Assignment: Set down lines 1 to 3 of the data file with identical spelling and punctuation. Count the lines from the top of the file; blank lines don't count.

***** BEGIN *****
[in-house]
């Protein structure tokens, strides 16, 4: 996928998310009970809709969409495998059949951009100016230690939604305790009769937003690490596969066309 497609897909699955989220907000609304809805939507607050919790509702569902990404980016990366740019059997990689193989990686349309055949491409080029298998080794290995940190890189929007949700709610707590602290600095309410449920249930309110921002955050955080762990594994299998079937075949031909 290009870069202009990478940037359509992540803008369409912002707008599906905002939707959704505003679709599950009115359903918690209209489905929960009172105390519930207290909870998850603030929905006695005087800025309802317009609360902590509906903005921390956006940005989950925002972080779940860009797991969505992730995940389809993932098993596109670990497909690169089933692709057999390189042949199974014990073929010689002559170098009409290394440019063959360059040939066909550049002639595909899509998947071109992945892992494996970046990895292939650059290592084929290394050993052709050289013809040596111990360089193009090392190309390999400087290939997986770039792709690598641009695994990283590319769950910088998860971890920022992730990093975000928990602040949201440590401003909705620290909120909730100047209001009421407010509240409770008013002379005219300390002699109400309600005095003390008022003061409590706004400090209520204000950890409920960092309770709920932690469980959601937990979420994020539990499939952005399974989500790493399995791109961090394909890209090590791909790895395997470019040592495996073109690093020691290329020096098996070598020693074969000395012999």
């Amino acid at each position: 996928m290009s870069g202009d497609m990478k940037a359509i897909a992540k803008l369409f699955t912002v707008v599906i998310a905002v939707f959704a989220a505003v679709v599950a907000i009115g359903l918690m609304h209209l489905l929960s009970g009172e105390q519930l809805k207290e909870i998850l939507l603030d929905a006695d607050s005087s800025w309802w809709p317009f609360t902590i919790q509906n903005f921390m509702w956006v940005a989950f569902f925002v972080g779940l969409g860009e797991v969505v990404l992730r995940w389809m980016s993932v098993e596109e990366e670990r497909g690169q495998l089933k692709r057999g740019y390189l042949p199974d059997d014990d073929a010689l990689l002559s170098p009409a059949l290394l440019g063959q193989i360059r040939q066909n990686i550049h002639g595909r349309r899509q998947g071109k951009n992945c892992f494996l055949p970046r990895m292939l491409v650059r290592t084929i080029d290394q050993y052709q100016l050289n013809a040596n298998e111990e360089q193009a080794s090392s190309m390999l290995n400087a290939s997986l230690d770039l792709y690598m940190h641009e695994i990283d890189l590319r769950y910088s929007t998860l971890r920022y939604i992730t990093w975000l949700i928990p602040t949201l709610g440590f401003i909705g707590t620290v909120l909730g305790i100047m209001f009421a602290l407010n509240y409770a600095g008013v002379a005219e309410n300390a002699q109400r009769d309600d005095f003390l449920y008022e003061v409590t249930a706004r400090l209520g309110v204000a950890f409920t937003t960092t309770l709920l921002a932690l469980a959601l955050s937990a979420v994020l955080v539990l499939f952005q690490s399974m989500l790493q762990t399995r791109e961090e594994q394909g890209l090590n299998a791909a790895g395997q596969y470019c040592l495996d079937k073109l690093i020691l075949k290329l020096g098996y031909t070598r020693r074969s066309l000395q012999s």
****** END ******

[in-house]
């Protein structure tokens, strides 16, 4: 996928998310009970809709969409495998059949951009100016230690939604305790009769937003690490596969066309 497609897909699955989220907000609304809805939507607050919790509702569902990404980016990366740019059997990689193989990686349309055949491409080029298998080794290995940190890189929007949700709610707590602290600095309410449920249930309110921002955050955080762990594994299998079937075949031909 290009870069202009990478940037359509992540803008369409912002707008599906905002939707959704505003679709599950009115359903918690209209489905929960009172105390519930207290909870998850603030929905006695005087800025309802317009609360902590509906903005921390956006940005989950925002972080779940860009797991969505992730995940389809993932098993596109670990497909690169089933692709057999390189042949199974014990073929010689002559170098009409290394440019063959360059040939066909550049002639595909899509998947071109992945892992494996970046990895292939650059290592084929290394050993052709050289013809040596111990360089193009090392190309390999400087290939997986770039792709690598641009695994990283590319769950910088998860971890920022992730990093975000928990602040949201440590401003909705620290909120909730100047209001009421407010509240409770008013002379005219300390002699109400309600005095003390008022003061409590706004400090209520204000950890409920960092309770709920932690469980959601937990979420994020539990499939952005399974989500790493399995791109961090394909890209090590791909790895395997470019040592495996073109690093020691290329020096098996070598020693074969000395012999």
């Amino acid at each position: 996928m290009s870069g202009d497609m990478k940037a359509i897909a992540k803008l369409f699955t912002v707008v599906i998310a905002v939707f959704a989220a505003v679709v599950a907000i009115g359903l918690m609304h209209l489905l929960s009970g009172e105390q519930l809805k207290e909870i998850l939507l603030d929905a006695d607050s005087s800025w309802w809709p317009f609360t902590i919790q509906n903005f921390m509702w956006v940005a989950f569902f925002v972080g779940l969409g860009e797991v969505v990404l992730r995940w389809m980016s993932v098993e596109e990366e670990r497909g690169q495998l089933k692709r057999g740019y390189l042949p199974d059997d014990d073929a010689l990689l002559s170098p009409a059949l290394l440019g063959q193989i360059r040939q066909n990686i550049h002639g595909r349309r899509q998947g071109k951009n992945c892992f494996l055949p970046r990895m292939l491409v650059r290592t084929i080029d290394q050993y052709q100016l050289n013809a040596n298998e111990e360089q193009a080794s090392s190309m390999l290995n400087a290939s997986l230690d770039l792709y690598m940190h641009e695994i990283d890189l590319r769950y910088s929007t998860l971890r920022y939604i992730t990093w975000l949700i928990p602040t949201l709610g440590f401003i909705g707590t620290v909120l909730g305790i100047m209001f009421a602290l407010n509240y409770a600095g008013v002379a005219e309410n300390a002699q109400r009769d309600d005095f003390l449920y008022e003061v409590t249930a706004r400090l209520g309110v204000a950890f409920t937003t960092t309770l709920l921002a932690l469980a959601l955050s937990a979420v994020l955080v539990l499939f952005q690490s399974m989500l790493q762990t399995r791109e961090e594994q394909g890209l090590n299998a791909a790895g395997q596969y470019c040592l495996d079937k073109l690093i020691l075949k290329l020096g098996y031909t070598r020693r074969s066309l000395q012999s």